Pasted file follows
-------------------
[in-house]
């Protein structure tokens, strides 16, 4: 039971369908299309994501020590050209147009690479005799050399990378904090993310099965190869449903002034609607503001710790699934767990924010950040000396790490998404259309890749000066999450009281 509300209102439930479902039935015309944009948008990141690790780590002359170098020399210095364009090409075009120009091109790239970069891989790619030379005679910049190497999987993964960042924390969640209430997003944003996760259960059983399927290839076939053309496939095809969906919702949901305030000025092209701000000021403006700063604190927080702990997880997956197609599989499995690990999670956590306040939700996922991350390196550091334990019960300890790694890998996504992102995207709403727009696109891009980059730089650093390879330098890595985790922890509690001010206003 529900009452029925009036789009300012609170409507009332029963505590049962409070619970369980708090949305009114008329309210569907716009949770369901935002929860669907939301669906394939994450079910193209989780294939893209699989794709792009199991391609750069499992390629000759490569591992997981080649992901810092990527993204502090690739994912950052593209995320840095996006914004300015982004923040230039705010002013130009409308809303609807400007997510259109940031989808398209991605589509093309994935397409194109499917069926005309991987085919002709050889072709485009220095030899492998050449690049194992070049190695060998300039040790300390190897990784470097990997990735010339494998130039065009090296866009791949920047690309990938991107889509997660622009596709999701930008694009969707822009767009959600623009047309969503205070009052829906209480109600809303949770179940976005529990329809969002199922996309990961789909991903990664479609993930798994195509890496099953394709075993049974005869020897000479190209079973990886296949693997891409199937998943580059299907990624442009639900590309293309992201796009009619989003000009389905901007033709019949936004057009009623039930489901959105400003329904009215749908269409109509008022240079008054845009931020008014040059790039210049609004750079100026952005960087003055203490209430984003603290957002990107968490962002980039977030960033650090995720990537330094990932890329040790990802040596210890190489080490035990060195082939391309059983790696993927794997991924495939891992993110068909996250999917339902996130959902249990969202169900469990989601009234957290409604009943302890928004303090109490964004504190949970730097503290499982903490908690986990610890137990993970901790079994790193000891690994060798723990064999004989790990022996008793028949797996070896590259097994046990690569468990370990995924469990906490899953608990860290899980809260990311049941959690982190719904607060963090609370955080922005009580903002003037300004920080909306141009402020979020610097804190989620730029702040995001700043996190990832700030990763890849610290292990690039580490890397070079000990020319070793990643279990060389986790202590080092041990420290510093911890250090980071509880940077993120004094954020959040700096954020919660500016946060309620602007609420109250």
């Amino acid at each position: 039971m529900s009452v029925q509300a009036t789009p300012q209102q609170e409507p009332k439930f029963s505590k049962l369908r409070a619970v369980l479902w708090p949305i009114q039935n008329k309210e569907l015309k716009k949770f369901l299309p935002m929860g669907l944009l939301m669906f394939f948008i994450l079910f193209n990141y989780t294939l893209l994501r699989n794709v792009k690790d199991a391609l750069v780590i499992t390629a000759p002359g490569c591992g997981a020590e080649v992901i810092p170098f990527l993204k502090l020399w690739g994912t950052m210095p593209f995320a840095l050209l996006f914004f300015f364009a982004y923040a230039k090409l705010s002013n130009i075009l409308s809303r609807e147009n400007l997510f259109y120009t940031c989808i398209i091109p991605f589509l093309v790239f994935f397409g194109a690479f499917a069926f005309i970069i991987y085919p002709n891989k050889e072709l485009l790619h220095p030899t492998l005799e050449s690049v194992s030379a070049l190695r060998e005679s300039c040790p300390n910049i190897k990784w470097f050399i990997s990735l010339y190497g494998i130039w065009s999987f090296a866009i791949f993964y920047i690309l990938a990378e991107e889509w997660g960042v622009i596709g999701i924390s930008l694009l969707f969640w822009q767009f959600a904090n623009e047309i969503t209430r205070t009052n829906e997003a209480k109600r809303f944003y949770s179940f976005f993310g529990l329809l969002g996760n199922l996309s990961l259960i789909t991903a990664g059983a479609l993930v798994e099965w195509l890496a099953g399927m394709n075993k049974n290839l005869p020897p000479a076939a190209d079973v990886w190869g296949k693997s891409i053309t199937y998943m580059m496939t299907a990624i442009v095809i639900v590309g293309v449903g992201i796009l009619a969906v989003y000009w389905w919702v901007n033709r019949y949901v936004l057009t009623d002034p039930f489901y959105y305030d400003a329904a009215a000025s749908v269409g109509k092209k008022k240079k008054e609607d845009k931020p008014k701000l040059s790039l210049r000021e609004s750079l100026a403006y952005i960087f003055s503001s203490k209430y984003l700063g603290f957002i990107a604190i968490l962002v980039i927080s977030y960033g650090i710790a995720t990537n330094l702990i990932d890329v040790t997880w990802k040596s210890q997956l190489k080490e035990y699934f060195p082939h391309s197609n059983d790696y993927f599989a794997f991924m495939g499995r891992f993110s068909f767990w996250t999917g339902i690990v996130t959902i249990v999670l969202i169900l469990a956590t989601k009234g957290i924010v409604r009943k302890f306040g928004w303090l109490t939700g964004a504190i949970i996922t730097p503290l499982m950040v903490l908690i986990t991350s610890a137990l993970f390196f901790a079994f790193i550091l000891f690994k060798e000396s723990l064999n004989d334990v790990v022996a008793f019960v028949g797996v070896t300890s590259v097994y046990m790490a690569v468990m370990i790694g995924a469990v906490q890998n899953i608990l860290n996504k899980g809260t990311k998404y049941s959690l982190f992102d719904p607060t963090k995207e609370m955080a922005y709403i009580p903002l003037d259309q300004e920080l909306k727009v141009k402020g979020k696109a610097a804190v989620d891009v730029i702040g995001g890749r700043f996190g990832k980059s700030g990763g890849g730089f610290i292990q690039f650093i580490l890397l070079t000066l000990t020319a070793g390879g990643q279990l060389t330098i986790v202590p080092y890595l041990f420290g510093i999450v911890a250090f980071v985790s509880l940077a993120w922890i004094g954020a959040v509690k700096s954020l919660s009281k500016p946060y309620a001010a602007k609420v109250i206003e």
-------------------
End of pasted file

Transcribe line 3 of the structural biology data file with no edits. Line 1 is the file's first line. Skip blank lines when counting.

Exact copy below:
């Amino acid at each position: 039971m529900s009452v029925q509300a009036t789009p300012q209102q609170e409507p009332k439930f029963s505590k049962l369908r409070a619970v369980l479902w708090p949305i009114q039935n008329k309210e569907l015309k716009k949770f369901l299309p935002m929860g669907l944009l939301m669906f394939f948008i994450l079910f193209n990141y989780t294939l893209l994501r699989n794709v792009k690790d199991a391609l750069v780590i499992t390629a000759p002359g490569c591992g997981a020590e080649v992901i810092p170098f990527l993204k502090l020399w690739g994912t950052m210095p593209f995320a840095l050209l996006f914004f300015f364009a982004y923040a230039k090409l705010s002013n130009i075009l409308s809303r609807e147009n400007l997510f259109y120009t940031c989808i398209i091109p991605f589509l093309v790239f994935f397409g194109a690479f499917a069926f005309i970069i991987y085919p002709n891989k050889e072709l485009l790619h220095p030899t492998l005799e050449s690049v194992s030379a070049l190695r060998e005679s300039c040790p300390n910049i190897k990784w470097f050399i990997s990735l010339y190497g494998i130039w065009s999987f090296a866009i791949f993964y920047i690309l990938a990378e991107e889509w997660g960042v622009i596709g999701i924390s930008l694009l969707f969640w822009q767009f959600a904090n623009e047309i969503t209430r205070t009052n829906e997003a209480k109600r809303f944003y949770s179940f976005f993310g529990l329809l969002g996760n199922l996309s990961l259960i789909t991903a990664g059983a479609l993930v798994e099965w195509l890496a099953g399927m394709n075993k049974n290839l005869p020897p000479a076939a190209d079973v990886w190869g296949k693997s891409i053309t199937y998943m580059m496939t299907a990624i442009v095809i639900v590309g293309v449903g992201i796009l009619a969906v989003y000009w389905w919702v901007n033709r019949y949901v936004l057009t009623d002034p039930f489901y959105y305030d400003a329904a009215a000025s749908v269409g109509k092209k008022k240079k008054e609607d845009k931020p008014k701000l040059s790039l210049r000021e609004s750079l100026a403006y952005i960087f003055s503001s203490k209430y984003l700063g603290f957002i990107a604190i968490l962002v980039i927080s977030y960033g650090i710790a995720t990537n330094l702990i990932d890329v040790t997880w990802k040596s210890q997956l190489k080490e035990y699934f060195p082939h391309s197609n059983d790696y993927f599989a794997f991924m495939g499995r891992f993110s068909f767990w996250t999917g339902i690990v996130t959902i249990v999670l969202i169900l469990a956590t989601k009234g957290i924010v409604r009943k302890f306040g928004w303090l109490t939700g964004a504190i949970i996922t730097p503290l499982m950040v903490l908690i986990t991350s610890a137990l993970f390196f901790a079994f790193i550091l000891f690994k060798e000396s723990l064999n004989d334990v790990v022996a008793f019960v028949g797996v070896t300890s590259v097994y046990m790490a690569v468990m370990i790694g995924a469990v906490q890998n899953i608990l860290n996504k899980g809260t990311k998404y049941s959690l982190f992102d719904p607060t963090k995207e609370m955080a922005y709403i009580p903002l003037d259309q300004e920080l909306k727009v141009k402020g979020k696109a610097a804190v989620d891009v730029i702040g995001g890749r700043f996190g990832k980059s700030g990763g890849g730089f610290i292990q690039f650093i580490l890397l070079t000066l000990t020319a070793g390879g990643q279990l060389t330098i986790v202590p080092y890595l041990f420290g510093i999450v911890a250090f980071v985790s509880l940077a993120w922890i004094g954020a959040v509690k700096s954020l919660s009281k500016p946060y309620a001010a602007k609420v109250i206003e």